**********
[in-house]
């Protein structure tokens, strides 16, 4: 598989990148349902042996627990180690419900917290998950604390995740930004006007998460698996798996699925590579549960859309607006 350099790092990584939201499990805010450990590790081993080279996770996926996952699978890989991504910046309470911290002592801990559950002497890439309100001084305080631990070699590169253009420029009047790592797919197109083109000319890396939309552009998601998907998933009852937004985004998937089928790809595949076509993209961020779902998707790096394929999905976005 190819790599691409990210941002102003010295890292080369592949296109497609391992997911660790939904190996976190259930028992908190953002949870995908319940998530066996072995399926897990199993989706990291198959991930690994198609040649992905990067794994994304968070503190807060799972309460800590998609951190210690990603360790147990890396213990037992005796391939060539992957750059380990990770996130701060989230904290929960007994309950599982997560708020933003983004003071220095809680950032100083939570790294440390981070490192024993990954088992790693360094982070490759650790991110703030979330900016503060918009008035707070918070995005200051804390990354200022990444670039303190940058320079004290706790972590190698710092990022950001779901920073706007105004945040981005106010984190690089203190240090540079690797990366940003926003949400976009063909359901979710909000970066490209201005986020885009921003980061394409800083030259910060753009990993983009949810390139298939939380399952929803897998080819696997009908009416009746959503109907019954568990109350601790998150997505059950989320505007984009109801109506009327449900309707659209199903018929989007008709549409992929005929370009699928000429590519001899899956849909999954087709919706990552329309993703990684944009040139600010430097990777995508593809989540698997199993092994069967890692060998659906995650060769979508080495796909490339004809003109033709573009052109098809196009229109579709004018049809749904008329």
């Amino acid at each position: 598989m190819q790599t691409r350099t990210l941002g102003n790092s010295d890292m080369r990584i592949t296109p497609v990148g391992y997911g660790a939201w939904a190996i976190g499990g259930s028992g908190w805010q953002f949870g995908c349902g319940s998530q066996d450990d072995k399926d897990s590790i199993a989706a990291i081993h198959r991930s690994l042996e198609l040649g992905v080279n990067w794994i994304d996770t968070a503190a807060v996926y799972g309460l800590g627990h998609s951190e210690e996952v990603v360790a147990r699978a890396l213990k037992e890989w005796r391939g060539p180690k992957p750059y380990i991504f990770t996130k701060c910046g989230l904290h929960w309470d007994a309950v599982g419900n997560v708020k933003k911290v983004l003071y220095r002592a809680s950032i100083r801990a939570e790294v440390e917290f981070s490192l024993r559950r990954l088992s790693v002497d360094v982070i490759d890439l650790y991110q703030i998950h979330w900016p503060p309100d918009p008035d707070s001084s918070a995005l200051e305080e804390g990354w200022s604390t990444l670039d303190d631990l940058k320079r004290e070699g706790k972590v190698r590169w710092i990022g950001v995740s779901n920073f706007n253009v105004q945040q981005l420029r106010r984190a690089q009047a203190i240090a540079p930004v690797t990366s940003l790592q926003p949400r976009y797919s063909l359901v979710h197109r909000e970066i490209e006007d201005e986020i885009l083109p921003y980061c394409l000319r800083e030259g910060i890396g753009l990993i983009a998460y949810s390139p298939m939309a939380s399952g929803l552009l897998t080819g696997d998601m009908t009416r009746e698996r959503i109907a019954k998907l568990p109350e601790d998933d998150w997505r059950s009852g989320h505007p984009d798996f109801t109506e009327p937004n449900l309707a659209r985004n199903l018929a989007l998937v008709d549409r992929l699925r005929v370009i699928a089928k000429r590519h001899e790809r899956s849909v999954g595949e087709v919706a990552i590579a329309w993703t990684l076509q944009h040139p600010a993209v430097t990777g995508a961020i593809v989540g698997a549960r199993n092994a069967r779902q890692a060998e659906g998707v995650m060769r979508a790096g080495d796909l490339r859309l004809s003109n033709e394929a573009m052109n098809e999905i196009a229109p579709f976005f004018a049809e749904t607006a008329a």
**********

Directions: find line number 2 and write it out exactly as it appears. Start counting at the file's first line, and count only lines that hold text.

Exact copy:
């Protein structure tokens, strides 16, 4: 598989990148349902042996627990180690419900917290998950604390995740930004006007998460698996798996699925590579549960859309607006 350099790092990584939201499990805010450990590790081993080279996770996926996952699978890989991504910046309470911290002592801990559950002497890439309100001084305080631990070699590169253009420029009047790592797919197109083109000319890396939309552009998601998907998933009852937004985004998937089928790809595949076509993209961020779902998707790096394929999905976005 190819790599691409990210941002102003010295890292080369592949296109497609391992997911660790939904190996976190259930028992908190953002949870995908319940998530066996072995399926897990199993989706990291198959991930690994198609040649992905990067794994994304968070503190807060799972309460800590998609951190210690990603360790147990890396213990037992005796391939060539992957750059380990990770996130701060989230904290929960007994309950599982997560708020933003983004003071220095809680950032100083939570790294440390981070490192024993990954088992790693360094982070490759650790991110703030979330900016503060918009008035707070918070995005200051804390990354200022990444670039303190940058320079004290706790972590190698710092990022950001779901920073706007105004945040981005106010984190690089203190240090540079690797990366940003926003949400976009063909359901979710909000970066490209201005986020885009921003980061394409800083030259910060753009990993983009949810390139298939939380399952929803897998080819696997009908009416009746959503109907019954568990109350601790998150997505059950989320505007984009109801109506009327449900309707659209199903018929989007008709549409992929005929370009699928000429590519001899899956849909999954087709919706990552329309993703990684944009040139600010430097990777995508593809989540698997199993092994069967890692060998659906995650060769979508080495796909490339004809003109033709573009052109098809196009229109579709004018049809749904008329």